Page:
Fitting Autoregressive Model into the Experimental/Plant Data

  • Posted on: 15 April 2011
  • By: Anand
In this tutorial, we will learn how we can fit an autoregress model to an experimental data. For our case we generate data from a sample plant with some transfer function and fit a first order ARMAX model to it and compare the results.
Experimental Plant
We will use a plant with transfer function
\[G(z)=\frac{0.333}{z+0.6666}\]
Write following code in MATLAB to generate the model.
g=tf(1/3,[1 .66],0.1)
disp(g);

MATLAB will make a discreet model with name g and display it as

Transfer function:
 0.3333
--------
z + 0.66

Sampling time: 0.1

Simulation of the Plant
We will feed step input to this plant and add some noise to the output to make it more real.
Write following code into MATLAB

%simulate the system
[y t]=step(g,10);
 

%add some random noise
n=0.001*randn(size(t));
y1=y+n;

%plot the data with noisy datastairs(t,y);
hold on
stairs(t,y1,'r');

x=ones(size(t)); %input step



ARMAX model
Let us fit a first order model to this data-set [x,y] with the following form


y[n+1]=a y[n] + bx[n]

This equation can be modified as
\[ \left[ \begin{array}{c}y[2]\\y[3]\\ ... \\ y[n+1] \end{array}\right]=  \left[ \begin{array}{cc}y[1] & x[1] \\y[2] & x[2]\\ ... & ... \\ y[n] & x[n] \end{array}\right] \times \left[ \begin{array}{c}a \\b \end{array}\right]\]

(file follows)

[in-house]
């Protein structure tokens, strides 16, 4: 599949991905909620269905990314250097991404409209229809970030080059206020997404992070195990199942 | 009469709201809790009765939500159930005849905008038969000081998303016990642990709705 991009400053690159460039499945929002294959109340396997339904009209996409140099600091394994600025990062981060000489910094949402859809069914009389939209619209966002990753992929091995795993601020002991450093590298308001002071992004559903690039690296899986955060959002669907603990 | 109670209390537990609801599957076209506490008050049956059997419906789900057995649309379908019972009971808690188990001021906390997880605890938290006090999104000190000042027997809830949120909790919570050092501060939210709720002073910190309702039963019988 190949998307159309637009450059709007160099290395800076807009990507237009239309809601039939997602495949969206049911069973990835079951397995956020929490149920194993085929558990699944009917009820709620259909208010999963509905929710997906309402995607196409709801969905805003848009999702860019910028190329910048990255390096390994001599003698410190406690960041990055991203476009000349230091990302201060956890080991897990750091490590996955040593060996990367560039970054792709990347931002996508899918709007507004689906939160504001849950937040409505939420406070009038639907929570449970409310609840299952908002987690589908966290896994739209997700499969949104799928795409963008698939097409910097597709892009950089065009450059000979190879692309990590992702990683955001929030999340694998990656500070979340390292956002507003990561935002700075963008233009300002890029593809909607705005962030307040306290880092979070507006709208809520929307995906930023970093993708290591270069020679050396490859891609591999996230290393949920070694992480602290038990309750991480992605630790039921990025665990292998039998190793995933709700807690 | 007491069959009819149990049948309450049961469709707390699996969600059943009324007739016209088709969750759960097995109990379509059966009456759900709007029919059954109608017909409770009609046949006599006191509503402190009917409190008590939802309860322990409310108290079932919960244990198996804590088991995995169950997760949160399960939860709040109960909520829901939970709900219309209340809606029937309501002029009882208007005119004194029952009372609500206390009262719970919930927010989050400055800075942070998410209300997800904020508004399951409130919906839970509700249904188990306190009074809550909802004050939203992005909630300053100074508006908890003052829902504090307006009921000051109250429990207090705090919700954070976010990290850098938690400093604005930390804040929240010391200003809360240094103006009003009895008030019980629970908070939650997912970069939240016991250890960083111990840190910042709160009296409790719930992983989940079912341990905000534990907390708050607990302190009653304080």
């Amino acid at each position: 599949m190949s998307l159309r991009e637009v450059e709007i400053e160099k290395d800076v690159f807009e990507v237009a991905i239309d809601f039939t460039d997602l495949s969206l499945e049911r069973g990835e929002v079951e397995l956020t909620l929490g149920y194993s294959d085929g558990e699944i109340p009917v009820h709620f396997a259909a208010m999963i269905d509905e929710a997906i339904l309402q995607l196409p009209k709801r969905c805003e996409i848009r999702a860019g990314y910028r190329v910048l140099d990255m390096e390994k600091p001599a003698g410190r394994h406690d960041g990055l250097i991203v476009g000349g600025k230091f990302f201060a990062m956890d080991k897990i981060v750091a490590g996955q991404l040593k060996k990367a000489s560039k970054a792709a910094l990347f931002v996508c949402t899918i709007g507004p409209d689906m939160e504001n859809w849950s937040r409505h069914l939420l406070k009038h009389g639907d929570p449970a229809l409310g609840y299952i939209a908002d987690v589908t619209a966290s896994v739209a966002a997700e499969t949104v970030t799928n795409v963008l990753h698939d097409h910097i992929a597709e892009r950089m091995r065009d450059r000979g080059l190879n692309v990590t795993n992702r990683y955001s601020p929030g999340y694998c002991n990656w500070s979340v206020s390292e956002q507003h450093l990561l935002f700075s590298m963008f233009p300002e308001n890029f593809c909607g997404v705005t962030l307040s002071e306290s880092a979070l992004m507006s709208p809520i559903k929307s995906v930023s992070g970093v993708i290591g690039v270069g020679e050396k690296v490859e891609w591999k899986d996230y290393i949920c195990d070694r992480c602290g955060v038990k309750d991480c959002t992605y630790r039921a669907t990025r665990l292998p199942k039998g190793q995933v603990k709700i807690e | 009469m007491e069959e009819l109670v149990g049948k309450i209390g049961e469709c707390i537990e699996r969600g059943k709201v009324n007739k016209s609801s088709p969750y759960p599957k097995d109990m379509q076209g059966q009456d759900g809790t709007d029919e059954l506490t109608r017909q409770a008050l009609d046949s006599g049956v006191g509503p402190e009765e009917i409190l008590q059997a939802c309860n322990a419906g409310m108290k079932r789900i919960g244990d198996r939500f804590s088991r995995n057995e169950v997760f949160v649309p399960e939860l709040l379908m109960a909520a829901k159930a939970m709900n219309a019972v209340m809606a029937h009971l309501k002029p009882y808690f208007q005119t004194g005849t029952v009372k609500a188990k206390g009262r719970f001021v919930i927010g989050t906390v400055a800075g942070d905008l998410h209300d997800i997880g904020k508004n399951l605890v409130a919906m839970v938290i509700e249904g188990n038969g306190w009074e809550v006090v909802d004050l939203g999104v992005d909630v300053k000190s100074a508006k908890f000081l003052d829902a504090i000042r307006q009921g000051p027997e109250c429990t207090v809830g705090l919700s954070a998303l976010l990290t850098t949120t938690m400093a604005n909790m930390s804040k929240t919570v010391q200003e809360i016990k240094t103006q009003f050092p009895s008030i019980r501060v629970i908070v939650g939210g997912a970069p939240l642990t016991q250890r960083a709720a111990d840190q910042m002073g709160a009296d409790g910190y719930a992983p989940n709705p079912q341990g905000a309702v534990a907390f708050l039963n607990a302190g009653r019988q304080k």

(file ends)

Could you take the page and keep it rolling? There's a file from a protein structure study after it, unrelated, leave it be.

or

Y[n+1]=[Y[n]   X[n]] x [a b]'
Y[n+1]=R[n] x Theta
This can be solved for Theta=[a b]'  easily using least square fit method by
Theta= Inv(Y[n+1])*R[n]
So write in MATLAB the following script
Rmat=[y1(1:end-1) x(1:end-1)];
Yout=[y1(2:end)];

P=Rmat\Yout;
disp(P);

You will see the Parameters P as

 -0.6606
  0.3336  

so the fitted model is

 
y[n+1]=-0.6606 y[n] + 0.3336 x[n]
Error:
Let us calculate the fitting error in the model. The error comes due to inserted noise in the output. In real system, this can be anything: process noise, observation noise. So error is nothing but the difference between actual output and output from the fit model using the calculated value of a and b.

%simulated output
Yout1=Rmat*P;

%Mean Square Error
e=sqrt(mean((Yout-Yout1).^2));
disp(e);

This error e is the root mean square error (RMSE) which comes out to be

0.0013572                   

 which is close to the variation of the random noise we add added.